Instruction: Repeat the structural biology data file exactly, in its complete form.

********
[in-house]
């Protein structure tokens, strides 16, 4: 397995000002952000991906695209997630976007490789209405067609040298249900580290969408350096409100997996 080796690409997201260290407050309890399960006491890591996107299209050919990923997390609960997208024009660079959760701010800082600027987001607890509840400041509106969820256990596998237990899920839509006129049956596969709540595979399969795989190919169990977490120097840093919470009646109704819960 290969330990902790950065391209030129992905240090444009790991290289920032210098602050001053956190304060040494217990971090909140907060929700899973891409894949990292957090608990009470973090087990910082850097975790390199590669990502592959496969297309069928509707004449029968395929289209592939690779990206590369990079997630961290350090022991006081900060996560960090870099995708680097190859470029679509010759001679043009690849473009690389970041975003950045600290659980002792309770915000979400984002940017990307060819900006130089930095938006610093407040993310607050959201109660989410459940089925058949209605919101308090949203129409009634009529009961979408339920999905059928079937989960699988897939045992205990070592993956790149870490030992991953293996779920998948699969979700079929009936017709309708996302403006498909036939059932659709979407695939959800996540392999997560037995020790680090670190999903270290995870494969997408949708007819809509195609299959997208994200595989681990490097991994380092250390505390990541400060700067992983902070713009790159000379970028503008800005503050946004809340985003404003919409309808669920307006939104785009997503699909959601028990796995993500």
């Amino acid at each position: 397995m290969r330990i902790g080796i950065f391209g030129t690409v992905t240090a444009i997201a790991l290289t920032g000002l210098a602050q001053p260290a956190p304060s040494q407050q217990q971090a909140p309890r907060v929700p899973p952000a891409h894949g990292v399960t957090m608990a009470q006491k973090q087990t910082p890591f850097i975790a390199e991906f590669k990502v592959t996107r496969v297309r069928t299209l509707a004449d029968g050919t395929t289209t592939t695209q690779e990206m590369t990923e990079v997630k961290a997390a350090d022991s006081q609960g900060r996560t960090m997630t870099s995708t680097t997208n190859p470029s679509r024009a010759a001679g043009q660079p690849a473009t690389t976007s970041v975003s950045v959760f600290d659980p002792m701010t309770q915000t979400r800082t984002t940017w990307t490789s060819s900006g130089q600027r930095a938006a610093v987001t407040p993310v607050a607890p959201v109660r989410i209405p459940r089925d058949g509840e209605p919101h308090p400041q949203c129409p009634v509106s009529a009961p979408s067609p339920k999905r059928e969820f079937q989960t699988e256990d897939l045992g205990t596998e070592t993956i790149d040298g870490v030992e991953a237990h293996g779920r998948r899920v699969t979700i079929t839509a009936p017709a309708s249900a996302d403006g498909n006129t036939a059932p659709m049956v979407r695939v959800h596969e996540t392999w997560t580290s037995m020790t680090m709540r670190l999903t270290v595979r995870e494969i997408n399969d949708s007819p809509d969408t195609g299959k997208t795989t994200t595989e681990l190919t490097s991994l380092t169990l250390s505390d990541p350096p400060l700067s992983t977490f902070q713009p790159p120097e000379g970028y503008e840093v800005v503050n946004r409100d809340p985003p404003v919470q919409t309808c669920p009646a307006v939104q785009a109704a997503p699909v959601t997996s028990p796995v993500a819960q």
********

[in-house]
């Protein structure tokens, strides 16, 4: 397995000002952000991906695209997630976007490789209405067609040298249900580290969408350096409100997996 080796690409997201260290407050309890399960006491890591996107299209050919990923997390609960997208024009660079959760701010800082600027987001607890509840400041509106969820256990596998237990899920839509006129049956596969709540595979399969795989190919169990977490120097840093919470009646109704819960 290969330990902790950065391209030129992905240090444009790991290289920032210098602050001053956190304060040494217990971090909140907060929700899973891409894949990292957090608990009470973090087990910082850097975790390199590669990502592959496969297309069928509707004449029968395929289209592939690779990206590369990079997630961290350090022991006081900060996560960090870099995708680097190859470029679509010759001679043009690849473009690389970041975003950045600290659980002792309770915000979400984002940017990307060819900006130089930095938006610093407040993310607050959201109660989410459940089925058949209605919101308090949203129409009634009529009961979408339920999905059928079937989960699988897939045992205990070592993956790149870490030992991953293996779920998948699969979700079929009936017709309708996302403006498909036939059932659709979407695939959800996540392999997560037995020790680090670190999903270290995870494969997408949708007819809509195609299959997208994200595989681990490097991994380092250390505390990541400060700067992983902070713009790159000379970028503008800005503050946004809340985003404003919409309808669920307006939104785009997503699909959601028990796995993500």
């Amino acid at each position: 397995m290969r330990i902790g080796i950065f391209g030129t690409v992905t240090a444009i997201a790991l290289t920032g000002l210098a602050q001053p260290a956190p304060s040494q407050q217990q971090a909140p309890r907060v929700p899973p952000a891409h894949g990292v399960t957090m608990a009470q006491k973090q087990t910082p890591f850097i975790a390199e991906f590669k990502v592959t996107r496969v297309r069928t299209l509707a004449d029968g050919t395929t289209t592939t695209q690779e990206m590369t990923e990079v997630k961290a997390a350090d022991s006081q609960g900060r996560t960090m997630t870099s995708t680097t997208n190859p470029s679509r024009a010759a001679g043009q660079p690849a473009t690389t976007s970041v975003s950045v959760f600290d659980p002792m701010t309770q915000t979400r800082t984002t940017w990307t490789s060819s900006g130089q600027r930095a938006a610093v987001t407040p993310v607050a607890p959201v109660r989410i209405p459940r089925d058949g509840e209605p919101h308090p400041q949203c129409p009634v509106s009529a009961p979408s067609p339920k999905r059928e969820f079937q989960t699988e256990d897939l045992g205990t596998e070592t993956i790149d040298g870490v030992e991953a237990h293996g779920r998948r899920v699969t979700i079929t839509a009936p017709a309708s249900a996302d403006g498909n006129t036939a059932p659709m049956v979407r695939v959800h596969e996540t392999w997560t580290s037995m020790t680090m709540r670190l999903t270290v595979r995870e494969i997408n399969d949708s007819p809509d969408t195609g299959k997208t795989t994200t595989e681990l190919t490097s991994l380092t169990l250390s505390d990541p350096p400060l700067s992983t977490f902070q713009p790159p120097e000379g970028y503008e840093v800005v503050n946004r409100d809340p985003p404003v919470q919409t309808c669920p009646a307006v939104q785009a109704a997503p699909v959601t997996s028990p796995v993500a819960q």